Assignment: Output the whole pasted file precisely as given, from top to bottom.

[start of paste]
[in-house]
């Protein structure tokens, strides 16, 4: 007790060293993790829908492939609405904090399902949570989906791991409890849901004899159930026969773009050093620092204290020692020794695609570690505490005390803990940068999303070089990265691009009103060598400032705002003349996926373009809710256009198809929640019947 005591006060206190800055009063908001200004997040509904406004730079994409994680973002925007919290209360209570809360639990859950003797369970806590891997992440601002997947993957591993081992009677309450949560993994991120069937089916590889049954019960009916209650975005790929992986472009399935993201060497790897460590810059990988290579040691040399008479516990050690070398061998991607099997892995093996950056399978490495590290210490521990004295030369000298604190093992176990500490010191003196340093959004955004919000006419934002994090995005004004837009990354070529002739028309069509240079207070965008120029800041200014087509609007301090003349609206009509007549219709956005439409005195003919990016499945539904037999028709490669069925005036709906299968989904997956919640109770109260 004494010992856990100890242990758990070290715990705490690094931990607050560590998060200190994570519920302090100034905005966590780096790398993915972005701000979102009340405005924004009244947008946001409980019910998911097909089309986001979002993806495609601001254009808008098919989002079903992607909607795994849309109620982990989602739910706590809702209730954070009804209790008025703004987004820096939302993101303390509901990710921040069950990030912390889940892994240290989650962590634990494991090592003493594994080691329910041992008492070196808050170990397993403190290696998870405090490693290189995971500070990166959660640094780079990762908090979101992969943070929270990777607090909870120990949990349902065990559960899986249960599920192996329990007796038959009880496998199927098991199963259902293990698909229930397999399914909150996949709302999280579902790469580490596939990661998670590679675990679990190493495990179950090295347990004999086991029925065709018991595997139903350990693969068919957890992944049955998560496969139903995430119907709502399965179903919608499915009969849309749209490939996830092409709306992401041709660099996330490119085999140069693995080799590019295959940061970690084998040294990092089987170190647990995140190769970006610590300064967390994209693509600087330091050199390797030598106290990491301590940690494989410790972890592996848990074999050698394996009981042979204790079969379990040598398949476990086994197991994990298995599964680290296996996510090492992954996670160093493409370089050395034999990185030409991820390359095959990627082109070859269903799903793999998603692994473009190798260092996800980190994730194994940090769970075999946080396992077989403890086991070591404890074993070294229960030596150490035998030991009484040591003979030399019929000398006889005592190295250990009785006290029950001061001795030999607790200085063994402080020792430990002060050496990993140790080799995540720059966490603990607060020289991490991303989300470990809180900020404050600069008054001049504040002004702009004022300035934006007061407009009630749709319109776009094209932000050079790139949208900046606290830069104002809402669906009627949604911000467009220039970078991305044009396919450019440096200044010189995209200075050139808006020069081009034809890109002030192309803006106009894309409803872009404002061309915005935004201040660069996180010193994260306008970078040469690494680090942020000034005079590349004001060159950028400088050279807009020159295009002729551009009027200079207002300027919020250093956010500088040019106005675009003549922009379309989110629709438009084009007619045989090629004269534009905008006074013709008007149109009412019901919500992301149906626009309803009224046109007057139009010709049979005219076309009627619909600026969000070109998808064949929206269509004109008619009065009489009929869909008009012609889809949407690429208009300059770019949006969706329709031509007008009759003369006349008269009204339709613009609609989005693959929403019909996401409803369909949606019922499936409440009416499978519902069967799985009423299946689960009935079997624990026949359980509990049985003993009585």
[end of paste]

[in-house]
């Protein structure tokens, strides 16, 4: 007790060293993790829908492939609405904090399902949570989906791991409890849901004899159930026969773009050093620092204290020692020794695609570690505490005390803990940068999303070089990265691009009103060598400032705002003349996926373009809710256009198809929640019947 005591006060206190800055009063908001200004997040509904406004730079994409994680973002925007919290209360209570809360639990859950003797369970806590891997992440601002997947993957591993081992009677309450949560993994991120069937089916590889049954019960009916209650975005790929992986472009399935993201060497790897460590810059990988290579040691040399008479516990050690070398061998991607099997892995093996950056399978490495590290210490521990004295030369000298604190093992176990500490010191003196340093959004955004919000006419934002994090995005004004837009990354070529002739028309069509240079207070965008120029800041200014087509609007301090003349609206009509007549219709956005439409005195003919990016499945539904037999028709490669069925005036709906299968989904997956919640109770109260 004494010992856990100890242990758990070290715990705490690094931990607050560590998060200190994570519920302090100034905005966590780096790398993915972005701000979102009340405005924004009244947008946001409980019910998911097909089309986001979002993806495609601001254009808008098919989002079903992607909607795994849309109620982990989602739910706590809702209730954070009804209790008025703004987004820096939302993101303390509901990710921040069950990030912390889940892994240290989650962590634990494991090592003493594994080691329910041992008492070196808050170990397993403190290696998870405090490693290189995971500070990166959660640094780079990762908090979101992969943070929270990777607090909870120990949990349902065990559960899986249960599920192996329990007796038959009880496998199927098991199963259902293990698909229930397999399914909150996949709302999280579902790469580490596939990661998670590679675990679990190493495990179950090295347990004999086991029925065709018991595997139903350990693969068919957890992944049955998560496969139903995430119907709502399965179903919608499915009969849309749209490939996830092409709306992401041709660099996330490119085999140069693995080799590019295959940061970690084998040294990092089987170190647990995140190769970006610590300064967390994209693509600087330091050199390797030598106290990491301590940690494989410790972890592996848990074999050698394996009981042979204790079969379990040598398949476990086994197991994990298995599964680290296996996510090492992954996670160093493409370089050395034999990185030409991820390359095959990627082109070859269903799903793999998603692994473009190798260092996800980190994730194994940090769970075999946080396992077989403890086991070591404890074993070294229960030596150490035998030991009484040591003979030399019929000398006889005592190295250990009785006290029950001061001795030999607790200085063994402080020792430990002060050496990993140790080799995540720059966490603990607060020289991490991303989300470990809180900020404050600069008054001049504040002004702009004022300035934006007061407009009630749709319109776009094209932000050079790139949208900046606290830069104002809402669906009627949604911000467009220039970078991305044009396919450019440096200044010189995209200075050139808006020069081009034809890109002030192309803006106009894309409803872009404002061309915005935004201040660069996180010193994260306008970078040469690494680090942020000034005079590349004001060159950028400088050279807009020159295009002729551009009027200079207002300027919020250093956010500088040019106005675009003549922009379309989110629709438009084009007619045989090629004269534009905008006074013709008007149109009412019901919500992301149906626009309803009224046109007057139009010709049979005219076309009627619909600026969000070109998808064949929206269509004109008619009065009489009929869909008009012609889809949407690429208009300059770019949006969706329709031509007008009759003369006349008269009204339709613009609609989005693959929403019909996401409803369909949606019922499936409440009416499978519902069967799985009423299946689960009935079997624990026949359980509990049985003993009585």